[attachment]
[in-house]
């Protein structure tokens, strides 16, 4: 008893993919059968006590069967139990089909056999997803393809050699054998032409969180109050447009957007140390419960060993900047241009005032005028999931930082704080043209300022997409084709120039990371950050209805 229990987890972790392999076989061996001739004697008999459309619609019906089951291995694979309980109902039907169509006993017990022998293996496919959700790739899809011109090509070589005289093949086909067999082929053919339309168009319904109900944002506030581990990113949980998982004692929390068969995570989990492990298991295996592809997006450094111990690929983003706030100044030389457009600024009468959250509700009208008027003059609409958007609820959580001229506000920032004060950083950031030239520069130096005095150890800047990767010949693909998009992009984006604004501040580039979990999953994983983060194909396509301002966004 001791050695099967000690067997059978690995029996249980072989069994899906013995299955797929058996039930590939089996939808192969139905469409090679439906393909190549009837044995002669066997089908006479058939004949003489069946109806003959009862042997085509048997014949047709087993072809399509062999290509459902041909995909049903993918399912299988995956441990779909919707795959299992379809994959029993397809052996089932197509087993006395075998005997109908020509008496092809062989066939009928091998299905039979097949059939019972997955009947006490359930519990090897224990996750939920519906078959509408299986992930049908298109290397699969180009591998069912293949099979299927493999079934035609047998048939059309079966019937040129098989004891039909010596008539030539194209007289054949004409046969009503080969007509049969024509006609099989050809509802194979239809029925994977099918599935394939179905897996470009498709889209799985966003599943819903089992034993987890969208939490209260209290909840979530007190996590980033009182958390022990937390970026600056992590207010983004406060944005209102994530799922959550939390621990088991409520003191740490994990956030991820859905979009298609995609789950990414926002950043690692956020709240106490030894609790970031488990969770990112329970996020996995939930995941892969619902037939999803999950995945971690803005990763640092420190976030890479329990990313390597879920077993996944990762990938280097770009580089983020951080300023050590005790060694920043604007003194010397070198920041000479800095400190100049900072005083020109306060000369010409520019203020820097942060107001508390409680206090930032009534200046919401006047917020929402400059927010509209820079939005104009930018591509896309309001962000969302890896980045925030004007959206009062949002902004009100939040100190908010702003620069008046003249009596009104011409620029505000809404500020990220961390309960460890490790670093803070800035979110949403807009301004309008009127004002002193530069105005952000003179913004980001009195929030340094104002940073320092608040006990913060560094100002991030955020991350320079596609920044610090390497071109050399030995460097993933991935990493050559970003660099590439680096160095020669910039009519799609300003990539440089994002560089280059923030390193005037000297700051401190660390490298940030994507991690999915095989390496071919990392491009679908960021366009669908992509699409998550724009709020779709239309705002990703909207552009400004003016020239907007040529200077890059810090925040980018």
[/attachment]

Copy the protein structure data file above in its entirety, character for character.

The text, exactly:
[in-house]
């Protein structure tokens, strides 16, 4: 008893993919059968006590069967139990089909056999997803393809050699054998032409969180109050447009957007140390419960060993900047241009005032005028999931930082704080043209300022997409084709120039990371950050209805 229990987890972790392999076989061996001739004697008999459309619609019906089951291995694979309980109902039907169509006993017990022998293996496919959700790739899809011109090509070589005289093949086909067999082929053919339309168009319904109900944002506030581990990113949980998982004692929390068969995570989990492990298991295996592809997006450094111990690929983003706030100044030389457009600024009468959250509700009208008027003059609409958007609820959580001229506000920032004060950083950031030239520069130096005095150890800047990767010949693909998009992009984006604004501040580039979990999953994983983060194909396509301002966004 001791050695099967000690067997059978690995029996249980072989069994899906013995299955797929058996039930590939089996939808192969139905469409090679439906393909190549009837044995002669066997089908006479058939004949003489069946109806003959009862042997085509048997014949047709087993072809399509062999290509459902041909995909049903993918399912299988995956441990779909919707795959299992379809994959029993397809052996089932197509087993006395075998005997109908020509008496092809062989066939009928091998299905039979097949059939019972997955009947006490359930519990090897224990996750939920519906078959509408299986992930049908298109290397699969180009591998069912293949099979299927493999079934035609047998048939059309079966019937040129098989004891039909010596008539030539194209007289054949004409046969009503080969007509049969024509006609099989050809509802194979239809029925994977099918599935394939179905897996470009498709889209799985966003599943819903089992034993987890969208939490209260209290909840979530007190996590980033009182958390022990937390970026600056992590207010983004406060944005209102994530799922959550939390621990088991409520003191740490994990956030991820859905979009298609995609789950990414926002950043690692956020709240106490030894609790970031488990969770990112329970996020996995939930995941892969619902037939999803999950995945971690803005990763640092420190976030890479329990990313390597879920077993996944990762990938280097770009580089983020951080300023050590005790060694920043604007003194010397070198920041000479800095400190100049900072005083020109306060000369010409520019203020820097942060107001508390409680206090930032009534200046919401006047917020929402400059927010509209820079939005104009930018591509896309309001962000969302890896980045925030004007959206009062949002902004009100939040100190908010702003620069008046003249009596009104011409620029505000809404500020990220961390309960460890490790670093803070800035979110949403807009301004309008009127004002002193530069105005952000003179913004980001009195929030340094104002940073320092608040006990913060560094100002991030955020991350320079596609920044610090390497071109050399030995460097993933991935990493050559970003660099590439680096160095020669910039009519799609300003990539440089994002560089280059923030390193005037000297700051401190660390490298940030994507991690999915095989390496071919990392491009679908960021366009669908992509699409998550724009709020779709239309705002990703909207552009400004003016020239907007040529200077890059810090925040980018």